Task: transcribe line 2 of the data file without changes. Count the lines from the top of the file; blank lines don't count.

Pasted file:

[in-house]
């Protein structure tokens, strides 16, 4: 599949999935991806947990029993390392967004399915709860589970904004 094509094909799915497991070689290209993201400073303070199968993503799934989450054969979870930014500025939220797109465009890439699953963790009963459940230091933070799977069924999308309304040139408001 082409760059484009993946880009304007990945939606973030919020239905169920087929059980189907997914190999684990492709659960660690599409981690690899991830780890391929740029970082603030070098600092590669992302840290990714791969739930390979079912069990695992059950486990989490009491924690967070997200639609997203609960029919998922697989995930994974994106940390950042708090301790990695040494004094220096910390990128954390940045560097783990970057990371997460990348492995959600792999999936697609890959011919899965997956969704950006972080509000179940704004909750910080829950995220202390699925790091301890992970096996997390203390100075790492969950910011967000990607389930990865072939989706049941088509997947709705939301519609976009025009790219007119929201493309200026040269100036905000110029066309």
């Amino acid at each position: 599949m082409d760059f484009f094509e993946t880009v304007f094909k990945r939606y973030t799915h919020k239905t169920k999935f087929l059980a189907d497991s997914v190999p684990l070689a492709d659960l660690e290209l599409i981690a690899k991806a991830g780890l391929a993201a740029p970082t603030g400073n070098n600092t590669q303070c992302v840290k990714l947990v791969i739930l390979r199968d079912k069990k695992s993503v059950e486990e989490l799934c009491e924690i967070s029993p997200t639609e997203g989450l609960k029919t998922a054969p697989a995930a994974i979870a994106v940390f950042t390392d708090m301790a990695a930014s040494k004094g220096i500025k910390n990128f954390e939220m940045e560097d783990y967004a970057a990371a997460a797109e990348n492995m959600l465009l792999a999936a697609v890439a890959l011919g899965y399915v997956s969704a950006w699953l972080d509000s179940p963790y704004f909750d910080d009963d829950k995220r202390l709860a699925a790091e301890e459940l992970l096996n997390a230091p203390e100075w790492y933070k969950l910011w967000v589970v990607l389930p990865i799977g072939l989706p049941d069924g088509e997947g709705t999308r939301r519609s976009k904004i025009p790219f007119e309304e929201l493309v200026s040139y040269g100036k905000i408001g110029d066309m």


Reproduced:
């Protein structure tokens, strides 16, 4: 599949999935991806947990029993390392967004399915709860589970904004 094509094909799915497991070689290209993201400073303070199968993503799934989450054969979870930014500025939220797109465009890439699953963790009963459940230091933070799977069924999308309304040139408001 082409760059484009993946880009304007990945939606973030919020239905169920087929059980189907997914190999684990492709659960660690599409981690690899991830780890391929740029970082603030070098600092590669992302840290990714791969739930390979079912069990695992059950486990989490009491924690967070997200639609997203609960029919998922697989995930994974994106940390950042708090301790990695040494004094220096910390990128954390940045560097783990970057990371997460990348492995959600792999999936697609890959011919899965997956969704950006972080509000179940704004909750910080829950995220202390699925790091301890992970096996997390203390100075790492969950910011967000990607389930990865072939989706049941088509997947709705939301519609976009025009790219007119929201493309200026040269100036905000110029066309």